Control of Initiation of Development in M. xanthus View Homepage


Ontology type: schema:MonetaryGrant     


Grant Info

YEARS

1997-2009

FUNDING AMOUNT

981937 USD

ABSTRACT

DESCRIPTION (provided by applicant): The long-term goal of these studies is to understand how extracellular signals direct cellular development and differentiation by controlling gene expression. In the gram-negative soil bacterium Myxococcus xanthus, environmental cues such as nutrient limitation initiate a developmental phase, which culminates in the formation of a multicellular structure, the fruiting body. We have previously demonstrated how relA and (p)ppGpp accumulation regulate the initiation of development in M. xanthus. The propagation of this signal is mediated by SdeK, a cytoplasmic histidine sensor-kinase, whose expression is controlled by (p)ppGpp levels. The overall goal of this proposal is to further define three key aspects of this signaling pathway: first, to determine how the first developmental events are activated by (p)ppGpp accumulation; second, to determine the role of SdeK in propagating the developmental signal; and third, to determine the relationship between this signaling pathway and other signaling pathways that have been identified. Therefore the Specific Aims of this proposal are: (1) identify and characterize the direct regulator(s) of the (p)ppGpp-dependent genes (designated as Class 1A genes); (2) determine the interaction between (p)ppGpp and other nutrient sensing pathways; (3) identify and characterize SdeR, the target of the SdeK kinase, and other members of the SdeK/SdeR signal transduction pathway; (4) define the genetic circuitry controlling early developmental events. The studies described in this proposal will provide new insights into how cells recognize and respond to nutrient limitation. Because most microbes live in a "feast or famine" environment, deciphering cellular survival mechanisms is crucial in understanding how these organisms adapt to their environment. The use of M. xanthus as a model system is important because it represents a novel and tractable member of a group of bacteria that are emerging as an important source of antimicrobials, antitumor, and antiviral activities. It has been estimated that approximately 95 percent of cellulose-decomposing myxobacteria and 55 percent of the proteolytic strains, including some M. xanthus strains, produce biocides useful in human and veterinary medicine, and in agricultural applications. Large multienzyme complexes termed polyketide synthases and peptide synthetases, many of which are produced during starvation, synthesize many of these compounds. Finally, the work that we propose will not only shed new insight on to how M. xanthus integrates information from a variety of sources to control gene expression, but will provide general information that can be applied to other less tractable systems. More... »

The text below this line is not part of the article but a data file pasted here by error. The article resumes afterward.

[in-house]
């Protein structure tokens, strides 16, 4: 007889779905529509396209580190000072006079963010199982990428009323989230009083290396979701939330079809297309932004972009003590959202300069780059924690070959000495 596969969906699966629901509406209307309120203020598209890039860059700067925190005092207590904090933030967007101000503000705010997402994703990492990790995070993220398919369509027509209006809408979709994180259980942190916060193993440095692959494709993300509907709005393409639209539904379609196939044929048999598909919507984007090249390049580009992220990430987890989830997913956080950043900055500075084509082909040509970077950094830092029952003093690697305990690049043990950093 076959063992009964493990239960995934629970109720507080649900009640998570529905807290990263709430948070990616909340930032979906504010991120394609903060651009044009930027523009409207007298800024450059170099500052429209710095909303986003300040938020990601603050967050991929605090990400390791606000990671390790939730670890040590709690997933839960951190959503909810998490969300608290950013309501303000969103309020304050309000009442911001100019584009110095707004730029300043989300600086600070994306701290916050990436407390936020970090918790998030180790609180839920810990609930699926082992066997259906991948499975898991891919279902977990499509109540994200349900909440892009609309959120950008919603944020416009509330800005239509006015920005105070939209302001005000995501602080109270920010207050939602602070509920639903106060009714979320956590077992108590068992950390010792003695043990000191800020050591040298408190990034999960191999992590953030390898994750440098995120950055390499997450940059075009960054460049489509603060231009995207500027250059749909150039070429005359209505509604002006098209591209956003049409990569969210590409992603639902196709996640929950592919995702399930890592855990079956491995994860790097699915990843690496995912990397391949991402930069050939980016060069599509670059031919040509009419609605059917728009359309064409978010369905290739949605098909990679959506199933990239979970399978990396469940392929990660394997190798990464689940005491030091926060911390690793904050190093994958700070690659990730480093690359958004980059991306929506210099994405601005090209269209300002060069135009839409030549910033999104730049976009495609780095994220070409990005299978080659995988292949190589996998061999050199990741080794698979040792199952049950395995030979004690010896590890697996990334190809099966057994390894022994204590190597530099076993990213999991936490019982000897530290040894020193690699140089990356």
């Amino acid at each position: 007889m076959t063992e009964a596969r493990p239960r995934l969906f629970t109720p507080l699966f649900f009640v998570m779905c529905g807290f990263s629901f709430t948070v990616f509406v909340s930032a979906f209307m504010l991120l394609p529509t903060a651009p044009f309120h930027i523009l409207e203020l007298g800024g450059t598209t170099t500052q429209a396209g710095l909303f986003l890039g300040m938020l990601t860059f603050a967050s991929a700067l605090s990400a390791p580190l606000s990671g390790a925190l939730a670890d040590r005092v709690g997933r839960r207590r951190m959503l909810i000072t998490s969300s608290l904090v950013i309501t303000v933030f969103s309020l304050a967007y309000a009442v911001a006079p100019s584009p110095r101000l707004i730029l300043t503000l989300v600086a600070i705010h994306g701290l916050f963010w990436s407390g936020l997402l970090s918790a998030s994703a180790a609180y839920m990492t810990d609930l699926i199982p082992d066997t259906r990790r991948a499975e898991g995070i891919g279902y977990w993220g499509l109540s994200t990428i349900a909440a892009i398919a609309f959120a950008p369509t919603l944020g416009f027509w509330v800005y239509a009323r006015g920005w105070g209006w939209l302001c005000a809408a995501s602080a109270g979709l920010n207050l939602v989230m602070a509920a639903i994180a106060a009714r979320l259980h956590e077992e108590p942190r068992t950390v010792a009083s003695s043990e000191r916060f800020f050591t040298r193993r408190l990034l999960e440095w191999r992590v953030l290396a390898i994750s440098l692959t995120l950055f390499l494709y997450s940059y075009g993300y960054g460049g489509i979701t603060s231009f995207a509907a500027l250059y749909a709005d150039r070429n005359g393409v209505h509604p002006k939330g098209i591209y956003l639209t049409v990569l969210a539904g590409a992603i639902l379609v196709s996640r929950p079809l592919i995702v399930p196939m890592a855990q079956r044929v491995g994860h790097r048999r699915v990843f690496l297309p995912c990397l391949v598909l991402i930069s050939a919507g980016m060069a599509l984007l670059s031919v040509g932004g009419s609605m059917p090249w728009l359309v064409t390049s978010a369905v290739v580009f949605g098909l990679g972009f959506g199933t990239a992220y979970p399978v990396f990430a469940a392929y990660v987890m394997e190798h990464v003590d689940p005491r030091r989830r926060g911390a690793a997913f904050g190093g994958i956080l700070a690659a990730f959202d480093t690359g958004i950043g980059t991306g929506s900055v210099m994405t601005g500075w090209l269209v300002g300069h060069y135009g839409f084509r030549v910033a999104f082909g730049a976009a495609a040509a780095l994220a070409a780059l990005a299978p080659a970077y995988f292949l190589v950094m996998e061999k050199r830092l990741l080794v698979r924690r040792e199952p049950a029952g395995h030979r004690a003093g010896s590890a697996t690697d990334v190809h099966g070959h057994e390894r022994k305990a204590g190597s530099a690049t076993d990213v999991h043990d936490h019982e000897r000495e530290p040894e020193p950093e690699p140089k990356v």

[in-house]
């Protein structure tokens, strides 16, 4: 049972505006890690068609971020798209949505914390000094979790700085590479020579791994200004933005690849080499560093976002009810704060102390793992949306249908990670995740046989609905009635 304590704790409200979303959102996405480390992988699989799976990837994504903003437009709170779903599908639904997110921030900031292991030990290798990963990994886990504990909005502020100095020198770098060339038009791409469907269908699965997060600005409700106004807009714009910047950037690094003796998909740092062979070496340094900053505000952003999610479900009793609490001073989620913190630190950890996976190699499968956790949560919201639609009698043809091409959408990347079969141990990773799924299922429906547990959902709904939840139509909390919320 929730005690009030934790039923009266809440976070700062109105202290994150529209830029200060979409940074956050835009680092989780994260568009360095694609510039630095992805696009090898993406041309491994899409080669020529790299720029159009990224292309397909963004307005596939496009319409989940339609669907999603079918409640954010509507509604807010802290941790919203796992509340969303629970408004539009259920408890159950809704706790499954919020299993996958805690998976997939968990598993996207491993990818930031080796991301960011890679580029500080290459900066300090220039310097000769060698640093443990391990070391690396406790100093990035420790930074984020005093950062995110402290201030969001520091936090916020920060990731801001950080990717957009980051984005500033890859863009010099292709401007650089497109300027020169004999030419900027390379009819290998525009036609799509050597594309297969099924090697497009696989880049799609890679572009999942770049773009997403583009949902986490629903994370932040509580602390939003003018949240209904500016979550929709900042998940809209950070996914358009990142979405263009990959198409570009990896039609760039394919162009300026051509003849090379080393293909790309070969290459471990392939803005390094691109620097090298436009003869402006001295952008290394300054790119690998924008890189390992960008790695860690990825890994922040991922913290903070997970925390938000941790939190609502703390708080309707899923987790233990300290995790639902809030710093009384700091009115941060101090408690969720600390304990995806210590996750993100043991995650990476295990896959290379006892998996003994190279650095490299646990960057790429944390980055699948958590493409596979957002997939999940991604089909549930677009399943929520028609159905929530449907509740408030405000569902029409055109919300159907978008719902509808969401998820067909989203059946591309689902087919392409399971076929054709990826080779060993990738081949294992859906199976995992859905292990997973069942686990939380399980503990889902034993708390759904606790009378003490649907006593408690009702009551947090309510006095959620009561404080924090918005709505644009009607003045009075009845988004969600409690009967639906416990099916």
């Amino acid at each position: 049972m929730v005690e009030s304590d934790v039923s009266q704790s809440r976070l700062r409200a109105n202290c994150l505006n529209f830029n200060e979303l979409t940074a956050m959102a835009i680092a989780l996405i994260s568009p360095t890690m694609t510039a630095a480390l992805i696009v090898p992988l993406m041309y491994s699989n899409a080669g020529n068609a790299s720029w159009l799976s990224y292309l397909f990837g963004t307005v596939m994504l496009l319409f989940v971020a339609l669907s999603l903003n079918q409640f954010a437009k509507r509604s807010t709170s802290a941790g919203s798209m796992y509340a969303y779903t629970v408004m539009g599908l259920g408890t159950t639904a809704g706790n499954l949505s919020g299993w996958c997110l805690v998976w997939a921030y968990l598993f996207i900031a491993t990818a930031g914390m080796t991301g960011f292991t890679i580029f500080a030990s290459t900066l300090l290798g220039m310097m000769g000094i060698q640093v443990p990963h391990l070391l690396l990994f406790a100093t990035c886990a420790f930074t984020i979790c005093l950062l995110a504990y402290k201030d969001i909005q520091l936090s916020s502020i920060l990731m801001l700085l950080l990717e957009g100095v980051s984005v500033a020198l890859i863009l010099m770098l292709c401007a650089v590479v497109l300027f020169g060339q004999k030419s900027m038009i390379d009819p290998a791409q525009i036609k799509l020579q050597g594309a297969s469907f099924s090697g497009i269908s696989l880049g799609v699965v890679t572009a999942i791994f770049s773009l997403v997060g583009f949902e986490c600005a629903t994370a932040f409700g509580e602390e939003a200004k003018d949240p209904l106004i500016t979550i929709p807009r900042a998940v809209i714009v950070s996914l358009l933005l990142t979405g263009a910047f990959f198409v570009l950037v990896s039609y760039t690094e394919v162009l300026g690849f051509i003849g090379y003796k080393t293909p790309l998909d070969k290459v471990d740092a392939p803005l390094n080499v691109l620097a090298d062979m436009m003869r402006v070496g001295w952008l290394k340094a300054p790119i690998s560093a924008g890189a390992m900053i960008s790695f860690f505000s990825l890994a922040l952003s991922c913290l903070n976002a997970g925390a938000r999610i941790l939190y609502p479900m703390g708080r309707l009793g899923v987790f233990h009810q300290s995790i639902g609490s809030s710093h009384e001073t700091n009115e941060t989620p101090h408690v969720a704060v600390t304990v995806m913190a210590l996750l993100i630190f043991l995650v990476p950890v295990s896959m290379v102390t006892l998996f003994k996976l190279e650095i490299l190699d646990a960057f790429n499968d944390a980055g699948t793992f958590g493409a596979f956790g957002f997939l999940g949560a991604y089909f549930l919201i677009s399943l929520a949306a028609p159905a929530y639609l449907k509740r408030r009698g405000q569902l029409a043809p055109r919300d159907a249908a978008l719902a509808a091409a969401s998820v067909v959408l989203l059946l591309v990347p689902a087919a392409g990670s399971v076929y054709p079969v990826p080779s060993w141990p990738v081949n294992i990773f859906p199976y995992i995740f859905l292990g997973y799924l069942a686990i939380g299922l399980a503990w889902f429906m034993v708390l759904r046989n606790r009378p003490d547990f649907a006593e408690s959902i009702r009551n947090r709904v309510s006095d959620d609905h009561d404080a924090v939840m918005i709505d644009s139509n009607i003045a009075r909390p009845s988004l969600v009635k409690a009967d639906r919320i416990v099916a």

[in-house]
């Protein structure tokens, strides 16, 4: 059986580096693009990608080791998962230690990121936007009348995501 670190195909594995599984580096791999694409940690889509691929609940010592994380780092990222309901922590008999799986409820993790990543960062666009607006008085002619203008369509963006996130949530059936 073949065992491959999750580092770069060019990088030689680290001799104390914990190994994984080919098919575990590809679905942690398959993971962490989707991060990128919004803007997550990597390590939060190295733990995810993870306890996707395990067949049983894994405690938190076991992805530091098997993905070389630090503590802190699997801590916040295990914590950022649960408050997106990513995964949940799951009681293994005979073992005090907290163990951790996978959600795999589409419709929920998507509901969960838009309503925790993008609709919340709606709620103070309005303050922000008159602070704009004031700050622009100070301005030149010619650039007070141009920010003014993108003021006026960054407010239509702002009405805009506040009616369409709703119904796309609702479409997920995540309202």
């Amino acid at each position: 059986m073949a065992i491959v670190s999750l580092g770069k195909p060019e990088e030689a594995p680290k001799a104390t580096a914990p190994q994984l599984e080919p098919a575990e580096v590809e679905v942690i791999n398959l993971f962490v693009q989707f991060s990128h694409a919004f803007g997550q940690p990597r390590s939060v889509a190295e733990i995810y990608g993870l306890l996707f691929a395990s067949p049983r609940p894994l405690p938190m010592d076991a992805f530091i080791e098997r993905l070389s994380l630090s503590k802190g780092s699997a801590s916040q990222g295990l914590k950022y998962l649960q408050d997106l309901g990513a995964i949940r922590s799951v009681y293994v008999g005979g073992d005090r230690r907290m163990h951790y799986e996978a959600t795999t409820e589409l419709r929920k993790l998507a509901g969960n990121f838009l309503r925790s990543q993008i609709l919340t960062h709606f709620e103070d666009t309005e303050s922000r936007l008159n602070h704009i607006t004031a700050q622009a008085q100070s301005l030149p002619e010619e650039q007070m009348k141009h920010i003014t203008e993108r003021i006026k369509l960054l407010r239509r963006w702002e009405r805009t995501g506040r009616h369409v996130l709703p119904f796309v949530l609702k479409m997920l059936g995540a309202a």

URL

http://projectreporter.nih.gov/project_info_description.cfm?aid=7087916

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